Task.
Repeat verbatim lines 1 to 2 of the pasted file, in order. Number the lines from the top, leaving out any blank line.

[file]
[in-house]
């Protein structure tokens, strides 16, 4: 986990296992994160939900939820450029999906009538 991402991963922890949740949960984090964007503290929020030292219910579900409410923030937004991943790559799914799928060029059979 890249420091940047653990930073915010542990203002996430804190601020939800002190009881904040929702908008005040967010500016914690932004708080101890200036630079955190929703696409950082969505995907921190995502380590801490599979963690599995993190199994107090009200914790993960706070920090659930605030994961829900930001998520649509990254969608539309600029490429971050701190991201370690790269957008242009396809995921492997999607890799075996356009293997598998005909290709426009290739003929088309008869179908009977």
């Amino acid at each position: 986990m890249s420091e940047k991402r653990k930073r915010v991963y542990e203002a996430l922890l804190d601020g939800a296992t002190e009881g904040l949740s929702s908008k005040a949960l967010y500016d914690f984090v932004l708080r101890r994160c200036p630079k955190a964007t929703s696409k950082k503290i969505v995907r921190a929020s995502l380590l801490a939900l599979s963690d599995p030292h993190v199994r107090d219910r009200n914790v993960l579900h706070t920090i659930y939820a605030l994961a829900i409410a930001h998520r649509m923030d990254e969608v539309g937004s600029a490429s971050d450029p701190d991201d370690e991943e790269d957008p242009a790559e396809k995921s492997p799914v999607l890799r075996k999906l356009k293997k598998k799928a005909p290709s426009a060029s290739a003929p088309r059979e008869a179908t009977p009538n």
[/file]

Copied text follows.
[in-house]
């Protein structure tokens, strides 16, 4: 986990296992994160939900939820450029999906009538 991402991963922890949740949960984090964007503290929020030292219910579900409410923030937004991943790559799914799928060029059979 890249420091940047653990930073915010542990203002996430804190601020939800002190009881904040929702908008005040967010500016914690932004708080101890200036630079955190929703696409950082969505995907921190995502380590801490599979963690599995993190199994107090009200914790993960706070920090659930605030994961829900930001998520649509990254969608539309600029490429971050701190991201370690790269957008242009396809995921492997999607890799075996356009293997598998005909290709426009290739003929088309008869179908009977």